Nurse saves herself while suffering stroke

Nurse saves herself while suffering stroke

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KNOXVILLE, Tenn. (WVLT) - Kathy Jennings had no idea it was coming.

"I felt amazing that day."

She spent her off day from work running errands and cleaning up around the house.

"I did so much that day. I cleaned, I did the garden, I did the pool," said Jennings.

That's when it started. First, in her arm.

"It tingled at first so I just thought I probably had overdid it that day, kind of blew it off for a minute," she said.

Thinking it would go away, she went inside for some water.

"When I took a drink it ran out of my mouth," she said.

Struck with fear, she had no doubt what was happening.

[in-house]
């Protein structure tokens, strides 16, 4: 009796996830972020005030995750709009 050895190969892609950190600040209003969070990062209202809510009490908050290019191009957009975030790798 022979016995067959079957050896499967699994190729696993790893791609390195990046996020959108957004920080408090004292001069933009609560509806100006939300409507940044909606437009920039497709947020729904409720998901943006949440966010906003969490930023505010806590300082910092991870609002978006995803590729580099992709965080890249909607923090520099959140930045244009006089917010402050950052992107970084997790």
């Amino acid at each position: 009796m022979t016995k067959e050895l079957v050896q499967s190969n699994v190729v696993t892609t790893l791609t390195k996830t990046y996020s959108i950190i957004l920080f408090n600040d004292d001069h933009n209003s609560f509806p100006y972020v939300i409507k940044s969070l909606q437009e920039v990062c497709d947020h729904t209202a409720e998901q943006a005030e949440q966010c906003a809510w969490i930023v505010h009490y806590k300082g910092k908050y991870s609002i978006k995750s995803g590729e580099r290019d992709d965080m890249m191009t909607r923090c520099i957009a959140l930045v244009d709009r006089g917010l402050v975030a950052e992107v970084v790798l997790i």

"I knew it was a stroke," said Jennings.

She ran outside, trying to call for her husband, but no words came out. She couldn't talk, but she knew the importance of time.

"I got there in the nick of time," she said.

Jennings is a nurse, she has been for 20 years. She knew the signs of a stroke, what to look for and what to do, but never knew what it felt like.

She had two more minor strokes in the hospital, but by that time she was in good hands. Doctors credit her quick actions for the full recovery.

"Time is brain. The more time that goes by that you don't initiate treatments, the less likelihood of a good recovery," said Dr. Brian Wiseman, a neurologist at University of Tennessee Medical Center.

She credits knowing what to look for and wants to make sure people know you don't have to be a nurse to know the signs that saved her life.

"I would have blown it off if I would not have known," said Jennings.

She knew, and that's why she's alright. If it happens do it immediately, the faster the better.

Dr. Wiseman says to recognize the signs by using the acronym FAST.

F - Face drooping
A - Arm tingling
S - Slurred speech
T - Timing

If you recognize the signs of a stroke, call 911 immediately.

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